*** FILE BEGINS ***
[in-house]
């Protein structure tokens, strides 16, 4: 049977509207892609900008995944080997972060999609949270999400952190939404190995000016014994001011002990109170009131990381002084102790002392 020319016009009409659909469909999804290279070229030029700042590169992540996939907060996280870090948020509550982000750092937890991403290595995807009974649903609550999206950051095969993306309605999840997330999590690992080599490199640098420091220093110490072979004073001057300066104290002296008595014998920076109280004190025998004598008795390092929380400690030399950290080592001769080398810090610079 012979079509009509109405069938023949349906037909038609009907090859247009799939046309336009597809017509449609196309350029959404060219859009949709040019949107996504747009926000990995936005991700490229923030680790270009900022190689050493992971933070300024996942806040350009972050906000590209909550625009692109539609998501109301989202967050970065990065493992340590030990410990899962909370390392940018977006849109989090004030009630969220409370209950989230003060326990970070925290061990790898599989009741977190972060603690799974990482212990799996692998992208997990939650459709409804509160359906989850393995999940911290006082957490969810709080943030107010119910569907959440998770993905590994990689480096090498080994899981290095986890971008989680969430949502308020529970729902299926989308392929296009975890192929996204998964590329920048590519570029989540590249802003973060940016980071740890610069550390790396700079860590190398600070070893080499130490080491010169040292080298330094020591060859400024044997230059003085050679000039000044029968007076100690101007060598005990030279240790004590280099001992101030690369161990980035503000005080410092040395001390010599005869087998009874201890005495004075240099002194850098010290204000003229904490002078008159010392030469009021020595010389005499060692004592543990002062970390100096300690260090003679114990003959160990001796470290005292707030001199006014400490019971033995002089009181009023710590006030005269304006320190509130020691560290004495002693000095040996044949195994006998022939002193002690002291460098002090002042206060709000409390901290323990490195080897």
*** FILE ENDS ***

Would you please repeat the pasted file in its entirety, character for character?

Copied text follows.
[in-house]
């Protein structure tokens, strides 16, 4: 049977509207892609900008995944080997972060999609949270999400952190939404190995000016014994001011002990109170009131990381002084102790002392 020319016009009409659909469909999804290279070229030029700042590169992540996939907060996280870090948020509550982000750092937890991403290595995807009974649903609550999206950051095969993306309605999840997330999590690992080599490199640098420091220093110490072979004073001057300066104290002296008595014998920076109280004190025998004598008795390092929380400690030399950290080592001769080398810090610079 012979079509009509109405069938023949349906037909038609009907090859247009799939046309336009597809017509449609196309350029959404060219859009949709040019949107996504747009926000990995936005991700490229923030680790270009900022190689050493992971933070300024996942806040350009972050906000590209909550625009692109539609998501109301989202967050970065990065493992340590030990410990899962909370390392940018977006849109989090004030009630969220409370209950989230003060326990970070925290061990790898599989009741977190972060603690799974990482212990799996692998992208997990939650459709409804509160359906989850393995999940911290006082957490969810709080943030107010119910569907959440998770993905590994990689480096090498080994899981290095986890971008989680969430949502308020529970729902299926989308392929296009975890192929996204998964590329920048590519570029989540590249802003973060940016980071740890610069550390790396700079860590190398600070070893080499130490080491010169040292080298330094020591060859400024044997230059003085050679000039000044029968007076100690101007060598005990030279240790004590280099001992101030690369161990980035503000005080410092040395001390010599005869087998009874201890005495004075240099002194850098010290204000003229904490002078008159010392030469009021020595010389005499060692004592543990002062970390100096300690260090003679114990003959160990001796470290005292707030001199006014400490019971033995002089009181009023710590006030005269304006320190509130020691560290004495002693000095040996044949195994006998022939002193002690002291460098002090002042206060709000409390901290323990490195080897």